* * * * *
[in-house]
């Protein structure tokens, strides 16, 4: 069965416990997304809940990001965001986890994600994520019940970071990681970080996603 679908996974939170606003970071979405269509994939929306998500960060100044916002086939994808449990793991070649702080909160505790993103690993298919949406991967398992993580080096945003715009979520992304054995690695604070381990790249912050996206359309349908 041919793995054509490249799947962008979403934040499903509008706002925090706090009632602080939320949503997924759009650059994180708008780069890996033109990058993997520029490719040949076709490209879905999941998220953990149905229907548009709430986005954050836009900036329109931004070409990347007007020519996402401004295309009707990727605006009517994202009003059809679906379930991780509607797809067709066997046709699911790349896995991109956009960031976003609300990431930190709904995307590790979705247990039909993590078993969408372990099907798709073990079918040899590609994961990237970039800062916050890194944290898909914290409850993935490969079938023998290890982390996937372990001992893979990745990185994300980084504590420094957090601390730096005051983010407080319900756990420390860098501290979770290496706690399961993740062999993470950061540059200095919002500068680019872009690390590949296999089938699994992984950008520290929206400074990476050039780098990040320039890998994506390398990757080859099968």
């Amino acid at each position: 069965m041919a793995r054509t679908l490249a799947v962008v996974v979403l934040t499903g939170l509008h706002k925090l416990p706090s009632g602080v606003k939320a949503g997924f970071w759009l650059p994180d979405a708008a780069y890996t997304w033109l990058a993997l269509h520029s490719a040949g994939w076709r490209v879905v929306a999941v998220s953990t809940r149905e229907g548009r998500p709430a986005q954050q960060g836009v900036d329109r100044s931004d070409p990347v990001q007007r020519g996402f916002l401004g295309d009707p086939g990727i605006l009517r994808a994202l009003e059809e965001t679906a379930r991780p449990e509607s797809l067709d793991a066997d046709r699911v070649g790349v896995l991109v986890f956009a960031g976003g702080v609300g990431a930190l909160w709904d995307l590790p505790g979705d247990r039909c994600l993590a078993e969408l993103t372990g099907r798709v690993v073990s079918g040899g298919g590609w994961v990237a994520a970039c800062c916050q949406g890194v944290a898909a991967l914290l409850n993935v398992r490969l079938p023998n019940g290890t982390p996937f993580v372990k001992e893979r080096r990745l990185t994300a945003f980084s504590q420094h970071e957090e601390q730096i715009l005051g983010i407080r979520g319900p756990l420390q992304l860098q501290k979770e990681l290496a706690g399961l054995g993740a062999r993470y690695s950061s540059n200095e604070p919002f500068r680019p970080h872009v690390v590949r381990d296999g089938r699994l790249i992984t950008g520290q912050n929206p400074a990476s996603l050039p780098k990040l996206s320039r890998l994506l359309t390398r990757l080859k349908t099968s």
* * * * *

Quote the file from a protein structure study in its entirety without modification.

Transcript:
[in-house]
């Protein structure tokens, strides 16, 4: 069965416990997304809940990001965001986890994600994520019940970071990681970080996603 679908996974939170606003970071979405269509994939929306998500960060100044916002086939994808449990793991070649702080909160505790993103690993298919949406991967398992993580080096945003715009979520992304054995690695604070381990790249912050996206359309349908 041919793995054509490249799947962008979403934040499903509008706002925090706090009632602080939320949503997924759009650059994180708008780069890996033109990058993997520029490719040949076709490209879905999941998220953990149905229907548009709430986005954050836009900036329109931004070409990347007007020519996402401004295309009707990727605006009517994202009003059809679906379930991780509607797809067709066997046709699911790349896995991109956009960031976003609300990431930190709904995307590790979705247990039909993590078993969408372990099907798709073990079918040899590609994961990237970039800062916050890194944290898909914290409850993935490969079938023998290890982390996937372990001992893979990745990185994300980084504590420094957090601390730096005051983010407080319900756990420390860098501290979770290496706690399961993740062999993470950061540059200095919002500068680019872009690390590949296999089938699994992984950008520290929206400074990476050039780098990040320039890998994506390398990757080859099968």
């Amino acid at each position: 069965m041919a793995r054509t679908l490249a799947v962008v996974v979403l934040t499903g939170l509008h706002k925090l416990p706090s009632g602080v606003k939320a949503g997924f970071w759009l650059p994180d979405a708008a780069y890996t997304w033109l990058a993997l269509h520029s490719a040949g994939w076709r490209v879905v929306a999941v998220s953990t809940r149905e229907g548009r998500p709430a986005q954050q960060g836009v900036d329109r100044s931004d070409p990347v990001q007007r020519g996402f916002l401004g295309d009707p086939g990727i605006l009517r994808a994202l009003e059809e965001t679906a379930r991780p449990e509607s797809l067709d793991a066997d046709r699911v070649g790349v896995l991109v986890f956009a960031g976003g702080v609300g990431a930190l909160w709904d995307l590790p505790g979705d247990r039909c994600l993590a078993e969408l993103t372990g099907r798709v690993v073990s079918g040899g298919g590609w994961v990237a994520a970039c800062c916050q949406g890194v944290a898909a991967l914290l409850n993935v398992r490969l079938p023998n019940g290890t982390p996937f993580v372990k001992e893979r080096r990745l990185t994300a945003f980084s504590q420094h970071e957090e601390q730096i715009l005051g983010i407080r979520g319900p756990l420390q992304l860098q501290k979770e990681l290496a706690g399961l054995g993740a062999r993470y690695s950061s540059n200095e604070p919002f500068r680019p970080h872009v690390v590949r381990d296999g089938r699994l790249i992984t950008g520290q912050n929206p400074a990476s996603l050039p780098k990040l996206s320039r890998l994506l359309t390398r990757l080859k349908t099968s």